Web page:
If homeowners know they don’t have to pay for fire coverage unless they actually call for help, the fire department’s annual budget would be $75 times the number of calls they answer. OK, it would be a little higher, because some civic-minded folks would pay regardless of whether they’ve used the service, but that’s not enough to keep a fire department running.

    Do an internet search to see how many thousands of dollars each firefighter’s equipment(helmet, coat, pants, boots, gloves, air pack, radio, etc.) costs – and we’re not even talking about a fire truck. If people don’t pay, there won’t be a fire department.

  11. It is not acceptable that people eqipped to put out a fire just stood by and watched the house burn down.
    Compare with the service hatzolo organizations offer worldwide. Ribono Shel Olom – look at your nation Yisroel – they are rachamonim & gomlei chasodim – send them a geula shleimo soon.

  12. I can’t believe how cruel people can be! Just because someone didn’t pay a few dollars he should lose his entire house and everything in it?! Obviously, there should be some kind of consequence if he doesn’t pay – interest that adds up each month or whatever. (They don’t have to wait til somone’s house burns down to collect it either.) But nobody seems to care that somebody just lost practically everything they had because of this!
    Another point – $75 dollars may seem like a small fee – but let me tell you, coming from a family who is not the richest around, when you have many bills to pay, even $75 is sometimes hard to have. And they may have had to pay more immediate bills which may have seen more urgent to them at the time. I don’t know whether or not this was the case, but at least have a heart!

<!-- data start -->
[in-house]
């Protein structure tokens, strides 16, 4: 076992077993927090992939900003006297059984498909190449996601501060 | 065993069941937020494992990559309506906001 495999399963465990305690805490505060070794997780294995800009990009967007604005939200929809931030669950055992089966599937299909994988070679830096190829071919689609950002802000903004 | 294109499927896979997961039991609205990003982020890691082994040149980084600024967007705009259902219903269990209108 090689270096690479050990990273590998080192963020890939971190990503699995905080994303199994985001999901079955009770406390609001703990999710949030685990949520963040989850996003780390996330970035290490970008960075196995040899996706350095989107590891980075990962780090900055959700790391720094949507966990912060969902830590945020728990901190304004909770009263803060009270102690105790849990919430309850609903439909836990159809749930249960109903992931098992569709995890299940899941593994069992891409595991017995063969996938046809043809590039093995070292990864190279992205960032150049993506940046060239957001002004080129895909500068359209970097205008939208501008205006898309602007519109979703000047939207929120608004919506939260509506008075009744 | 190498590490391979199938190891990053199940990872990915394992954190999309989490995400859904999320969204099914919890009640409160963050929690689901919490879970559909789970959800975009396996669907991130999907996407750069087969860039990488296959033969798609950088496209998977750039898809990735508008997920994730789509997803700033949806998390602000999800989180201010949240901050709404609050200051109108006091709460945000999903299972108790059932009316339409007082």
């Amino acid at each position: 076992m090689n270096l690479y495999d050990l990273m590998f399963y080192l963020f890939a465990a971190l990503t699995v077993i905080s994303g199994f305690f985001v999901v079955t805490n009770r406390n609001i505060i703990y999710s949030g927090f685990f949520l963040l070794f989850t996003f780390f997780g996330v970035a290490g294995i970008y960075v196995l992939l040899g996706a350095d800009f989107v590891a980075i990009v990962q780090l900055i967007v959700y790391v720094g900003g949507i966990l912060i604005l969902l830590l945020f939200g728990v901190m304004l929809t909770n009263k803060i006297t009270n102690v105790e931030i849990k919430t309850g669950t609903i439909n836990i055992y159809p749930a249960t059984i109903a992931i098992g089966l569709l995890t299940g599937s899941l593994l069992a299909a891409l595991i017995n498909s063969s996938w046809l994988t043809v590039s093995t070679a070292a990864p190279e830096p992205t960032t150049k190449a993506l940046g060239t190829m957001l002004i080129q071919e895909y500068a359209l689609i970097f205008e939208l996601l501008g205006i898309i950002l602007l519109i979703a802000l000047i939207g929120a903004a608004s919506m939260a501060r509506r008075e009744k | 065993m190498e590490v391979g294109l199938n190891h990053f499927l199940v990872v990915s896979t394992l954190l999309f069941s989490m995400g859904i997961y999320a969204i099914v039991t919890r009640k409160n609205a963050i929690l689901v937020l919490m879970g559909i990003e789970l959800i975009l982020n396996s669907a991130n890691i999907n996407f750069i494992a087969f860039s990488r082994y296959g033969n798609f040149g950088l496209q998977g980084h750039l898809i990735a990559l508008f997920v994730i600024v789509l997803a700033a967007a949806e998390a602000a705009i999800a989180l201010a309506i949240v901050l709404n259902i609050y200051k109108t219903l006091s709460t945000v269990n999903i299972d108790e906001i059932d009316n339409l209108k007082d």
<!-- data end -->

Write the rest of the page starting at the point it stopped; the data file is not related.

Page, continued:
13. It’s not that firemen didn’t want save THIS house because the owner didn’t pay $75. The problem is that if they would answer all calls without regard to whether the homeowner paid, very few homeowners would pay and the fire department would not have the funds to do their jobs so there would be no FD.

    Imagine if auto insurance was optional and people could sign up and just pay their regular premium AFTER they have an accident. How many people do you think would carry insurance if they knew they could get full coverage when and if they chas v’sholom need it? An insurance company cannot operate under these conditions (see: health care.)

    I don’t know why fire coverage isn’t a mandatory component of the property tax bill, but who am I to tell rural TN what to do? Barring that, I think the fire department should be able to put out all fires and then charge homeowners who hadn’t paid the annual fee a high (several thousand dollar) charge for services provided. This would eliminate the incentive to not pay and hope for service, and it would cover some of the costs of the service.